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Globe and Mail columnist John Ibbitson.The Globe and Mail

Although Donald Trump is essentially tied with Hillary Clinton in the polls, he is still unlikely to win the presidency, thanks to the Blue wall.

Eighteen states and the District of Columbia have voted Democrat in every election since 1992. That's six consecutive elections. Those states collectively represent 242 Electoral College votes, just 28 votes short of the 270 needed to win. This is the Blue wall.

To defeat Hillary Clinton, Mr. Trump must either tear down that wall, or find a way around it. With less than seven weeks to go until D-Day, the evidence suggests the Republican presidential candidate will fail.

Consider: Just to get in the game, Mr. Trump must win everything Mitt Romney won in his losing effort of 2012, including such volatile states as North Carolina (15 Electoral College votes) and Indiana (11). That would give him 206 Electoral College votes.

Then he must win the key swing states of Florida (29) and Ohio (18). That's no easy feat, and he would still be at 253 Electoral College votes, 17 short of what he would need to win. To squeak over the line, Mr. Trump would need to take Colorado (9), Nevada (6) and New Mexico (5). All three states went Democrat in 2008 and 2012, but have voted Republican in previous elections. A single loss in any of these states could doom his chances, unless he took Virginia (13). That southern state was once reliably Republican, but has swung over the Democrats in the past two elections, thanks to the affluent suburban commuters living outside D.C.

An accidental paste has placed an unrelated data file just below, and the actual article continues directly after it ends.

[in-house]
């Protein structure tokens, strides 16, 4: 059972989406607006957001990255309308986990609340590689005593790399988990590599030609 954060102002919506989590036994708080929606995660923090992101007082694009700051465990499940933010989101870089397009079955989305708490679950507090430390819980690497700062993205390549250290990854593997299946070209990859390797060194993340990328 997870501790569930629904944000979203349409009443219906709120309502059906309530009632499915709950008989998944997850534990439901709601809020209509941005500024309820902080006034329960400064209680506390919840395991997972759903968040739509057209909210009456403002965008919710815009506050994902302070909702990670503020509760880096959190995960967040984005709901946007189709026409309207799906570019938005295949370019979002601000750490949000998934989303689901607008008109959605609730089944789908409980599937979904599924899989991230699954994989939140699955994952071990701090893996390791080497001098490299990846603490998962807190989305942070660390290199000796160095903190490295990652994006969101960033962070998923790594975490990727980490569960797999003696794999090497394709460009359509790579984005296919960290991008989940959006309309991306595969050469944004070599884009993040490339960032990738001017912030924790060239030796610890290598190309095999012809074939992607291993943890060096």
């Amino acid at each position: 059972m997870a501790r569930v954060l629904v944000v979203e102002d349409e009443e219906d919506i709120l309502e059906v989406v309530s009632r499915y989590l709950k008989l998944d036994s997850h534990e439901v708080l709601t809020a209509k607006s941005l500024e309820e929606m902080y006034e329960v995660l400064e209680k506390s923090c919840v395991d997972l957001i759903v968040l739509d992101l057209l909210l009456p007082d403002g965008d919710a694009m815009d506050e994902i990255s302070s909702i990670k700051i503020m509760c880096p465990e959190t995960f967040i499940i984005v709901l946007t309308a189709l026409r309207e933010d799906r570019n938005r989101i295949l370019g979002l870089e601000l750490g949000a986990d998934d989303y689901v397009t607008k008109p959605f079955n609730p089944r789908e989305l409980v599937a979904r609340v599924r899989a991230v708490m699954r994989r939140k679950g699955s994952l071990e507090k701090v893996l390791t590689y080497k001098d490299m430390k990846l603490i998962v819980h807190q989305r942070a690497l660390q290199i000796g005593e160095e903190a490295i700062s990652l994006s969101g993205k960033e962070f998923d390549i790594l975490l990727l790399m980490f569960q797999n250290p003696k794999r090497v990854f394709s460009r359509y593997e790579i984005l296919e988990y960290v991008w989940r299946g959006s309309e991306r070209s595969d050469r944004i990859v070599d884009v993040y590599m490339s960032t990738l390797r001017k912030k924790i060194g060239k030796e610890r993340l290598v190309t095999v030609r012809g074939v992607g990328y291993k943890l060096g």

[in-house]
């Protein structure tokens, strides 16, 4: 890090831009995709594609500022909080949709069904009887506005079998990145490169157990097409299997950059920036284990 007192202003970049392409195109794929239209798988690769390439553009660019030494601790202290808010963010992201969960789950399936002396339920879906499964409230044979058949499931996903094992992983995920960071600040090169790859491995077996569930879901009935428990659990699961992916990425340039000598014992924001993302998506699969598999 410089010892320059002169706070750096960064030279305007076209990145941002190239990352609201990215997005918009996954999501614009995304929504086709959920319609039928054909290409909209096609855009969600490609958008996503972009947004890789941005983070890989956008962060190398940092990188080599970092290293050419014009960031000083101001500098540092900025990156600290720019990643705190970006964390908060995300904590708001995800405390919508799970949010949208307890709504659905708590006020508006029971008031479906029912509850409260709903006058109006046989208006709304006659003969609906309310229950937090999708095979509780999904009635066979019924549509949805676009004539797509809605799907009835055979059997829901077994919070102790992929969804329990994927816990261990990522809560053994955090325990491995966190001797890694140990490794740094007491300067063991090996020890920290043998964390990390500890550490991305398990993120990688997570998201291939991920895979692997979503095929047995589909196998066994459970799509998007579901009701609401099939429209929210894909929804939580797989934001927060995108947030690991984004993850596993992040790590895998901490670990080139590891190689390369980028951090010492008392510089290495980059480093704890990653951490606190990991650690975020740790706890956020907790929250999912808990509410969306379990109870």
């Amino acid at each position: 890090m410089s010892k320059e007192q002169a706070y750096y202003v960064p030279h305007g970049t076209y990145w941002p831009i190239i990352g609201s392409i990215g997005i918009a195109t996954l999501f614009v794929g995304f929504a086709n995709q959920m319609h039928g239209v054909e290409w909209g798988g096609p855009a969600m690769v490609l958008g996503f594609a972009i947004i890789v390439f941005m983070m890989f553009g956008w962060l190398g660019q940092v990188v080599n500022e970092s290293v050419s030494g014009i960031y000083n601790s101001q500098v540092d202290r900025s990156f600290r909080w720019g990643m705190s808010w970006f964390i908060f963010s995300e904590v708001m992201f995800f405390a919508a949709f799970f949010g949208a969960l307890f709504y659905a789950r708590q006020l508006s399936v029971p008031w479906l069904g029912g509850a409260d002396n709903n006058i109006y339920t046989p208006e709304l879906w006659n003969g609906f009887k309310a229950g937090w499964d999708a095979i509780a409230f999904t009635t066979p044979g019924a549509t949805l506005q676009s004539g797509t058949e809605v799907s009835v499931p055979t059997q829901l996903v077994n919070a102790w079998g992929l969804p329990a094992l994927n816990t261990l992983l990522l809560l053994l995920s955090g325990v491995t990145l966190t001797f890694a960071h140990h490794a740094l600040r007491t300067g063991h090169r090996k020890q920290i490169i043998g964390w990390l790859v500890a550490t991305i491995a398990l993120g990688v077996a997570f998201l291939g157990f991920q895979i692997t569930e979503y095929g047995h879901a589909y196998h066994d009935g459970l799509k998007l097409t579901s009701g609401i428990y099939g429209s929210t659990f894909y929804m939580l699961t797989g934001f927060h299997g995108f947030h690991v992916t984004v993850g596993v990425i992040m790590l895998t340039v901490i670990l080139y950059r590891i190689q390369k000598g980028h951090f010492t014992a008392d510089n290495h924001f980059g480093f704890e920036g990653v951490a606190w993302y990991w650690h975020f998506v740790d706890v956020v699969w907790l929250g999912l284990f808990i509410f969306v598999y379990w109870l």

The only other path to victory involves cracking the Blue wall – swinging a large and heretofore reliably Democratic state over to the Republicans. Most observers believe Mr. Trump's best chance lies in Pennsylvania, which combines affluent suburbs with industrial wastelands. If Mr. Trump could win Pennsylvania, he would add 20 Electoral College votes to his column, which would make it possible to lose the smaller swing states and still prevail.

So how is Mr. Trump doing in these battleground states? Not badly, but at this point, not well enough.

According to the RealClearPolitics compendium of polls, Ms. Clinton is 6.6 points ahead of Mr. Trump in Pennsylvania. The Blue wall remains intact.

Mr. Trump's problem in Pennsylvania centres on "his weakness among suburban voters, especially women," according to an analysis by Peter Morici, a well known political analyst who teaches at University of Maryland.

"Similarly, his strength with blue collar men is likely not enough to overcome his weakness among more-educated, middle class women in several other battleground states."

In Virginia and Colorado the Clinton camp holds a slimmer lead of between 3 and 4 points. The two campaigns are essentially tied in Florida, Ohio and Nevada. Polls in New Mexico are contradictory.

Surprisingly, Mr. Trump has a healthy four-point-lead in the small state of Iowa (6). But Ms. Clinton is tied with Mr. Trump in North Carolina and is putting up a strong fight in the traditionally Republican state of Arizona (11), where she is less that two points behind.

Mr. Trump's incendiary comments about Latinos and Muslims damage his credibility among suburban middle-class women voters, Prof. Morici believes, as do his threats to tear up the North American Free Trade Agreement and to launch a trade war with China.

"They shop at Walmart, are skeptical about balancing family budgets without inexpensive goods from China, and many recognize the United States can't simply rip up NAFTA without wholly destabilizing Mexico and causing millions more to try to cross our southern border," he wrote.

Bottom line: If an election were held tomorrow, Ms. Clinton would almost certainly post a narrow win in the Electoral College. If Mr. Trump's support has peaked, then he has lost.

Of course, his support might not have peaked. Much could hinge on the unpredictable candidate's performance during the televised debates. There could be unpleasant surprises for the Democrats in October.

But the Blue wall is a great obstacle to Republicans. And while Mr. Trump's incendiary campaign is popular with some, some may not be enough.

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